Simran Sethi is a sustainability celebrity. She has appeared on Ellen, Martha Stewart and Oprah as a sustainability expert and lectured on environmental issues in classrooms and conferences all over the planet. The Independent of London named her an “eco-hero,” Vanity Fair called her “The Messenger” in its Green Issue, and her agenda for environmental change was considered by the editors of Variety as worthy of publication as those of Julia Louis-Dreyfus, Sheryl Crow and Laurie David, among others.
She is a gifted communicator and award-winning journalist who has reported on environmental issues for MTV, NBC, PBS and others.
She is an unrepentant activist who communicates around sustainability issues with the explicit intent of moving readers, viewers and listeners to action.
And she is the author of Bread, Wine, Chocolate: The Slow Loss of Foods We Love, which was named one of the best food books of 2016 by Smithsonian Magazine. The book is about the decline of agrobiodiversity in our food systems — hardly the sexy stuff of talk shows and glossy magazines. And it is exhaustively researched and thoroughly footnoted — attributes we generally do not associate with readability, relevance or commercial success. But this book is all three of those because it applies a lesson Simran learned the hard way over many years as a journalist.
In order to give her reporting on environmental issues the credibility she felt it needed to move people to act, she crammed it with ecological and economic data. She even earned an MBA to make the business case for sustainability more effectively. And all that effort failed to move the needle. Why? “We were doing it wrong,” she says.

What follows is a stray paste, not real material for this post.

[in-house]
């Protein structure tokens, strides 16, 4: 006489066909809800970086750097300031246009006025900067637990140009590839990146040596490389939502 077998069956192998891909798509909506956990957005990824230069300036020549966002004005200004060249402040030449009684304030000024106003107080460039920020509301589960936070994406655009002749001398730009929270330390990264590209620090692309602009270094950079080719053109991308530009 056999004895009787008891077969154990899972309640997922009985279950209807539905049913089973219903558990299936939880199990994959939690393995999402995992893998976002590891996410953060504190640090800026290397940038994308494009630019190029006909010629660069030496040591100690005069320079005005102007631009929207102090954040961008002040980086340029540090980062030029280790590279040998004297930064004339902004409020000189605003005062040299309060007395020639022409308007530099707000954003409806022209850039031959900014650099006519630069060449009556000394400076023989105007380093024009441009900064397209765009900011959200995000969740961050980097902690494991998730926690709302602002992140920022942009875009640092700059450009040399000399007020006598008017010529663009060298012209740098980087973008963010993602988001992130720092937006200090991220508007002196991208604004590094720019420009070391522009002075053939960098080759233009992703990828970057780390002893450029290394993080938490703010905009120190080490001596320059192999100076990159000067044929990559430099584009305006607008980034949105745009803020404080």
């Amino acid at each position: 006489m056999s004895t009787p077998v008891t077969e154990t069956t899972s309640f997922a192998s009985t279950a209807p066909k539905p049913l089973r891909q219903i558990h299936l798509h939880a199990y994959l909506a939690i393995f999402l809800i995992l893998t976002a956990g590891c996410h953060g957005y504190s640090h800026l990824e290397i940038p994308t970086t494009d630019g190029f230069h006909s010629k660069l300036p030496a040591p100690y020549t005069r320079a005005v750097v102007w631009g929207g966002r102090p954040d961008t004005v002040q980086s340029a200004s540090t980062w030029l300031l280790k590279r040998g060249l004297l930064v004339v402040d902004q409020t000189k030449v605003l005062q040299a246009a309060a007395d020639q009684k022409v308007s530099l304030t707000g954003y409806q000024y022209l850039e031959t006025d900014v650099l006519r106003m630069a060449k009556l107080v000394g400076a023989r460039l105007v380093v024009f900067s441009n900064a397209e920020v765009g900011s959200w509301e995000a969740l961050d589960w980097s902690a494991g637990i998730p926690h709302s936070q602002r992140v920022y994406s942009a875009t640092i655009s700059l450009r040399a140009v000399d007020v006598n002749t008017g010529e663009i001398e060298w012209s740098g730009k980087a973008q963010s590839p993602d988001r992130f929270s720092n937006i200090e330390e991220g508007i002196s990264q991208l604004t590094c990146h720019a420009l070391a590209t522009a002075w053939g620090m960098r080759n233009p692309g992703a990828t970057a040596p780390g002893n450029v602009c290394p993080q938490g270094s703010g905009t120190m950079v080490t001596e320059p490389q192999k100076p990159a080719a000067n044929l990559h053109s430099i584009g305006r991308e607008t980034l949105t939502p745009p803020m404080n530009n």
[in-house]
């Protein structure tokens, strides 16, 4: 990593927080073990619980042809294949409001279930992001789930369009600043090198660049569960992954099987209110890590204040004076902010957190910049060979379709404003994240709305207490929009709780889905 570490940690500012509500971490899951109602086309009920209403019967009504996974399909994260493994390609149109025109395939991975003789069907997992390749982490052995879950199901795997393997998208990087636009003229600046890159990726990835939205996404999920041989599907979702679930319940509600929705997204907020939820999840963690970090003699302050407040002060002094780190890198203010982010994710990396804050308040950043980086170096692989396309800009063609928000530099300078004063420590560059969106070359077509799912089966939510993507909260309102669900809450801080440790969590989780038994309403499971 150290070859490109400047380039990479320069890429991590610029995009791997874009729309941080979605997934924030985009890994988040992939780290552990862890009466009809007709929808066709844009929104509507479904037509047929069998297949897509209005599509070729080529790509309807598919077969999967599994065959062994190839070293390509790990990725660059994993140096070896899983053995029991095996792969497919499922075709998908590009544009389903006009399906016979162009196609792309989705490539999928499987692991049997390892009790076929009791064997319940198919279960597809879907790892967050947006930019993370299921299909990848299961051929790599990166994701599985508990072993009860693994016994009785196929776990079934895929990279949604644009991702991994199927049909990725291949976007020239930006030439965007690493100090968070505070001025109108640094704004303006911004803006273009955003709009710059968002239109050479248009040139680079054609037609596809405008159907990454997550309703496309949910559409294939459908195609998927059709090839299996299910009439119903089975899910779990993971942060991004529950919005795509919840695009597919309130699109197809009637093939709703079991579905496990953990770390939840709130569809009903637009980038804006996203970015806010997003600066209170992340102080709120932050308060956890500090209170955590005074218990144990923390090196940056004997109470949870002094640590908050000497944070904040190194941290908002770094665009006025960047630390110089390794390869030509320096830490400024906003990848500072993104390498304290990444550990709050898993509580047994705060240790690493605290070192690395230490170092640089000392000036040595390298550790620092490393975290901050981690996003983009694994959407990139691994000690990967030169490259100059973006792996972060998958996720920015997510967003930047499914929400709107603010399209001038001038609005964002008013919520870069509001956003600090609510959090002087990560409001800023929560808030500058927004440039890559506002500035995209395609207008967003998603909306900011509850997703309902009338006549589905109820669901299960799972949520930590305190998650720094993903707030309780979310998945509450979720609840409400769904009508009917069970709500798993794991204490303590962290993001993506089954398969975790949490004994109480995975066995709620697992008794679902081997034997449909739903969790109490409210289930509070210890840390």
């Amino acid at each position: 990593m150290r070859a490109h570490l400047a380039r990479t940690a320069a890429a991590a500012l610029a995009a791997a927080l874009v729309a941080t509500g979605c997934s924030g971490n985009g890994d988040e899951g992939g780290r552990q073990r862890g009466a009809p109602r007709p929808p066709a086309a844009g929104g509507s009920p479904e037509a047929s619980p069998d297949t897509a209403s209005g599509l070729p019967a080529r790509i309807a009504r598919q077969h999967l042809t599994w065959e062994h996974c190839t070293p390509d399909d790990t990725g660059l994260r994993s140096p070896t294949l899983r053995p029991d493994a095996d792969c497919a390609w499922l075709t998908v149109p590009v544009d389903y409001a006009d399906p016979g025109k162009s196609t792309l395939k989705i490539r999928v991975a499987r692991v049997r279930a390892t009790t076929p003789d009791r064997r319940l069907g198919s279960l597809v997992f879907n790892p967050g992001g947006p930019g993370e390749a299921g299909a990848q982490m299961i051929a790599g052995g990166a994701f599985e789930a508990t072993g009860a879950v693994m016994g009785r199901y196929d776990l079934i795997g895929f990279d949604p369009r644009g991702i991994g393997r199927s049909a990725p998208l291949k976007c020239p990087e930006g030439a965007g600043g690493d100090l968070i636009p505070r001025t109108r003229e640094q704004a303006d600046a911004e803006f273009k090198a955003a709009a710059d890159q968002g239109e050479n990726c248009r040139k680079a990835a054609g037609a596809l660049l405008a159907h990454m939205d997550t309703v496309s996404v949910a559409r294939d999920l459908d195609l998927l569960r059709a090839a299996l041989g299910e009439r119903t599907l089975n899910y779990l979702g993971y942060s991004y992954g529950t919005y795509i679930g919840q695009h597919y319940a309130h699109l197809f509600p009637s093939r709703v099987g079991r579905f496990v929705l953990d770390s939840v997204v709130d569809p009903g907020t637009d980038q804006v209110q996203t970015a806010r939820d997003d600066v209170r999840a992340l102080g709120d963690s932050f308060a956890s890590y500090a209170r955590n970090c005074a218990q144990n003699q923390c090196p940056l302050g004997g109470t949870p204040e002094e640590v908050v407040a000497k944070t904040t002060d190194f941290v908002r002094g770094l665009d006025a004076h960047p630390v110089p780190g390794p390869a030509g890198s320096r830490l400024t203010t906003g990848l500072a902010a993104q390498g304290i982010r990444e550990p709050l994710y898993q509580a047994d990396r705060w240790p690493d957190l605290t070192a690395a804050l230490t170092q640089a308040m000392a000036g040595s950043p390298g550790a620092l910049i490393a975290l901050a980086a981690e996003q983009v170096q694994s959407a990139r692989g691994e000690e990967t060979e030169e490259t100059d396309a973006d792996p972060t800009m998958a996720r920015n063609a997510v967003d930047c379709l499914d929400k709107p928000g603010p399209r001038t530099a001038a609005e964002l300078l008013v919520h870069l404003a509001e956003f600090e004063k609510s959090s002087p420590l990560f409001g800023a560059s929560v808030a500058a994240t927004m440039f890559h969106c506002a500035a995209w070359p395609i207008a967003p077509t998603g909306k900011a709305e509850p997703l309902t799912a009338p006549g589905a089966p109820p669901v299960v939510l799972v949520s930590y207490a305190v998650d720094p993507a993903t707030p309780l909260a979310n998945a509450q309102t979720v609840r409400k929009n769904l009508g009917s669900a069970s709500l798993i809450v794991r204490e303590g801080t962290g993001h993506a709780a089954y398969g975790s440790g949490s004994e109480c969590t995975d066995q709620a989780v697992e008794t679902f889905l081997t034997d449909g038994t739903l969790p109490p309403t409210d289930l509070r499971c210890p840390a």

Psychologists and behavioral economists, Simran says, have shown that people have a “finite pool of worry” — we can only care deeply about a limited number of things. As a journalist, she used data and analysis to try to expand their finite pools of worry to include the issues that were important to her, but it didn’t work. So with BWC, Simran takes another tack, instead attaching the complex and urgent issue of agrobiodiversity to things already in people’s narrow frames of reference. Things we may be able to live without, but things without which life would be a little less worth living: bread, wine, chocolate, beer and, yes, coffee. (Even though coffee doesn’t make the title, it occupies an entire section of Simran’s book, a sacred space in her morning routine and a privileged place in her finite pool of worry about the future of the planet.)
This time, she doesn’t do it wrong. The book succeeds in bringing issues of agrobiodiversity to a broader audience because it is first and foremost the intimate travelogue of a food pilgrim who visits the places where her favorite foods are produced and celebrates the people who make them delicious. (More than a few readers have called it Eat, Pray, Love for food.) It is only secondarily an urgent and convincing warning that those foods are endangered by the accelerated narrowing of the genetic base on which they rest.
In the latest episode of the Intelli Sourcing Sessions, we talk with Simran about the book and about coffee — what it means to the cultures and ecologies of the countries where it is grown and the societies where it is consumed, what its loss might mean for all of us, whether it is most like wine, beer or chocolate, and how we can communicate around coffee to make more people care more about it.
You can listen to our conversation with Simran Sethi here.
Read an excerpt of the coffee section of her book Bread, Wine, Chocolate here.